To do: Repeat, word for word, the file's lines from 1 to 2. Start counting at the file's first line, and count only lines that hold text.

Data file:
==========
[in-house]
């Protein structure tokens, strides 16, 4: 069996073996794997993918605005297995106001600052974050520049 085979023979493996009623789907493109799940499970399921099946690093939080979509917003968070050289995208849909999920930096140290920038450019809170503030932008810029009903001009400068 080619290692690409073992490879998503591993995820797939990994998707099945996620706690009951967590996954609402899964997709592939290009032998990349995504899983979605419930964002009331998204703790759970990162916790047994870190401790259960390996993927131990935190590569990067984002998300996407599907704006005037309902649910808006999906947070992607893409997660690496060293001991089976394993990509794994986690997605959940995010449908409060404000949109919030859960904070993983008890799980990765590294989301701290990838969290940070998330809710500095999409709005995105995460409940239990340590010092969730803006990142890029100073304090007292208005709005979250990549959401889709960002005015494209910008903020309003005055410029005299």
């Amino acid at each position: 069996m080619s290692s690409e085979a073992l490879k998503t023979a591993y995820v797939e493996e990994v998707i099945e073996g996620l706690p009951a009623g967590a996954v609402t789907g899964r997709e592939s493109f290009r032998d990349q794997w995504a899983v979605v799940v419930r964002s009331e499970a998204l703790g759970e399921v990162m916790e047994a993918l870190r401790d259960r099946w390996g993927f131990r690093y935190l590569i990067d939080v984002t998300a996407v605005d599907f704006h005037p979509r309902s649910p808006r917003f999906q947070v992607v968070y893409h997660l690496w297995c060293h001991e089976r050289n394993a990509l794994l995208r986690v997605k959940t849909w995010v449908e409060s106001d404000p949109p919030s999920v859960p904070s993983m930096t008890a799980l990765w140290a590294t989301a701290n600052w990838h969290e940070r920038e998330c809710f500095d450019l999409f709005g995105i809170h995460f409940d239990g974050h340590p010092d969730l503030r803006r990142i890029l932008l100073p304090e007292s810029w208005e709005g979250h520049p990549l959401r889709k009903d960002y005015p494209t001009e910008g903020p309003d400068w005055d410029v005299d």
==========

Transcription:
[in-house]
């Protein structure tokens, strides 16, 4: 069996073996794997993918605005297995106001600052974050520049 085979023979493996009623789907493109799940499970399921099946690093939080979509917003968070050289995208849909999920930096140290920038450019809170503030932008810029009903001009400068 080619290692690409073992490879998503591993995820797939990994998707099945996620706690009951967590996954609402899964997709592939290009032998990349995504899983979605419930964002009331998204703790759970990162916790047994870190401790259960390996993927131990935190590569990067984002998300996407599907704006005037309902649910808006999906947070992607893409997660690496060293001991089976394993990509794994986690997605959940995010449908409060404000949109919030859960904070993983008890799980990765590294989301701290990838969290940070998330809710500095999409709005995105995460409940239990340590010092969730803006990142890029100073304090007292208005709005979250990549959401889709960002005015494209910008903020309003005055410029005299």